I got distracted and forgot it was Wednesday, so I’m reproducing the first article I had published in Prime Living Magazine three years ago. I featured the Padron 1964 Anniversary Exclusivo Maduro, and, considering the recent passing of Jose O. Padron yesterday, I thought this would be appropriate. My sincere condolences to the Padron family on the passing of their patriarch, an impressive man by any standard.
Premium cigars are something I’ve grown to love over the last eighteen years. I see hand rolled cigars as an affordable luxury, a daily vacation, if you will, not something I need to have every day. Of course, these are more than just a bunch of leaves rolled up, and when you understand the time and artistry that goes into the cigar, it magnifies the appreciation. As I hold a favorite cigar in my hand, for instance, a Padrón 1964 Anniversary Series Exclusivo from Nicaragua, I realize that the seeds for the leaves in this cigar were planted a minimum of three years ago!
In the short two or three months the plant takes to mature, it’s tended to by people in the fields. Over the course of about a month, the leaves are harvested by hand, carefully and meticulously from the bottom of the plant to the top. After the leaves are picked, they are hung in barns to cure, again, by hand. Once the leaves have turned brown in the barn, another one or two months, they are sorted and placed in piles, called pilons, where they ferment. The temperature in the middle of the pilon is monitored, and it’s rotated, by hand, perhaps several times over several months until the temperature stabilizes and the leaf has the desired color and texture. The leaves are re-sorted, always by size and color and baled up to be stored in a climate controlled warehouse for a year or more. It’s important to realize that, by this point, perhaps one hundred or more people have been involved in the process.
At some point in this whole process, some tobacco genius has figured out that somewhere between three and up to ten different tobaccos from all over the world, different places on the plants, and different levels of fermentation will taste good together. These tobaccos need to be rolled into cigars by skilled artisans, and it’s not as easy as you’d think. In the simplest terms, the roller has to take all the leaves in the cigar’s “recipe” and fold them in such a way that air may be drawn through the cigar, and the leaves are distributed evenly so every cigar tastes the same. Then he has to do this 150 to 300 times a day! AND, other rollers have to do it to! Box after box, year after year. When you think about it, it’s a miracle that cigars can be as affordable a luxury as they are.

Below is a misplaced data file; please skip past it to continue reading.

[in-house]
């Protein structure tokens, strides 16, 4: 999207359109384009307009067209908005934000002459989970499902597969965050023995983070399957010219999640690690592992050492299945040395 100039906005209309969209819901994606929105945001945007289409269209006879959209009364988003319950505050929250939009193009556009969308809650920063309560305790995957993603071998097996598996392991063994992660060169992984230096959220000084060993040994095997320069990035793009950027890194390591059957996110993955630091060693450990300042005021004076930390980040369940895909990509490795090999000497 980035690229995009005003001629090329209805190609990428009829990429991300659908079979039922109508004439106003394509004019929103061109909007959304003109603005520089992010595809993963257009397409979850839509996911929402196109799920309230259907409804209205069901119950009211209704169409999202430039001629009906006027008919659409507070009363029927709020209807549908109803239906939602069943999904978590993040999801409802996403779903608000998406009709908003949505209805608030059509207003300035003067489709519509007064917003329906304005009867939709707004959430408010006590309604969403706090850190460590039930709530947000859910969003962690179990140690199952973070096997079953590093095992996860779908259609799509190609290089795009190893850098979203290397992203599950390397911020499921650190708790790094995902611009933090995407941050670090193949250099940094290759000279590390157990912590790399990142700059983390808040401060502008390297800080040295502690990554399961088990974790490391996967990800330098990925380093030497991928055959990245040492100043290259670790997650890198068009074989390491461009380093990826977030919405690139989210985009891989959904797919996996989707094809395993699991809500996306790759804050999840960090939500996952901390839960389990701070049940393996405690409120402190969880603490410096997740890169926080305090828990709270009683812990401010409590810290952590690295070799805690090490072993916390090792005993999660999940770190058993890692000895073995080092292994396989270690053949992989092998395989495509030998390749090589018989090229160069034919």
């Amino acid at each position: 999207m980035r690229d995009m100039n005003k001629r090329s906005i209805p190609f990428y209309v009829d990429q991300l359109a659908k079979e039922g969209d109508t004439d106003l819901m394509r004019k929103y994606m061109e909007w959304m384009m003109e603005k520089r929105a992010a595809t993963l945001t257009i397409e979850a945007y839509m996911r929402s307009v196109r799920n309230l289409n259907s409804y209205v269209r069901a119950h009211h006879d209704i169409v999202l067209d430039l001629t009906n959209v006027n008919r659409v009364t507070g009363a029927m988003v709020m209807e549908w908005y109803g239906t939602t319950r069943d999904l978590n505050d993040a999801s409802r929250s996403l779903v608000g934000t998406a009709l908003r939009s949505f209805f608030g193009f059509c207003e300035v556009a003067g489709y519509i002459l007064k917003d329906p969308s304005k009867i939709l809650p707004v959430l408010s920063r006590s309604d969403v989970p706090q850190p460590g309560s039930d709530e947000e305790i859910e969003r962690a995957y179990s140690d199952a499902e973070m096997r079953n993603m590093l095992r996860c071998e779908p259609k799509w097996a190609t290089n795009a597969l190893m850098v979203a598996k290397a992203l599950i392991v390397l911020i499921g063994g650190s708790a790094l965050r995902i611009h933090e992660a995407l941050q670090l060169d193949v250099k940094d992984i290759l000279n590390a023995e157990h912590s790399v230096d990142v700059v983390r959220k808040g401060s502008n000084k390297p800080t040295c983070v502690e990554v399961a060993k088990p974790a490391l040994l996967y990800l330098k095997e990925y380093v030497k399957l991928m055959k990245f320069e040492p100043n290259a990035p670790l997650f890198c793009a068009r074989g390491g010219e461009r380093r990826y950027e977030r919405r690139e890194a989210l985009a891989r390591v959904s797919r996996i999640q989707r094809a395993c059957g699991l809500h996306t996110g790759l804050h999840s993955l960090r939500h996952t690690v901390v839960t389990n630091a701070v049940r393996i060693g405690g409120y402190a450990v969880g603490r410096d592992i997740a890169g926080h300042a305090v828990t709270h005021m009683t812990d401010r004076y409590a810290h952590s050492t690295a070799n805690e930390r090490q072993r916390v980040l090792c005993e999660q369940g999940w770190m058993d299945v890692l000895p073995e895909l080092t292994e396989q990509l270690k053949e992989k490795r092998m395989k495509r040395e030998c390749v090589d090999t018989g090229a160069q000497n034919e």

At the beginning of this article I mentioned the Padrón 1964 Anniversary Series Exclusivo, a 51⁄2” x 50 ring gauge cigar from Nicaragua. This is a cigar that can be counted on to always have bold flavors of coffee and cocoa, cigar after cigar, year after year. The company that makes these has been around for 50 years, and continues to produce exceptional cigars.They have a bunch of special editions besides this one (look for a 50th anniversary edition this year), and they continue to produce consistently great cigars which are a widely available and a good example of what a Nicaraguan cigar should be. Understanding the myriad steps involved in the manufacture of a hand rolled, premium cigar really enhances the pleasure and appreciation for me.
It’s important to understand that this article was written for a mainstream publication, it was meant as an introduction for those who may not be familiar with the art of the cigar. Until the next time,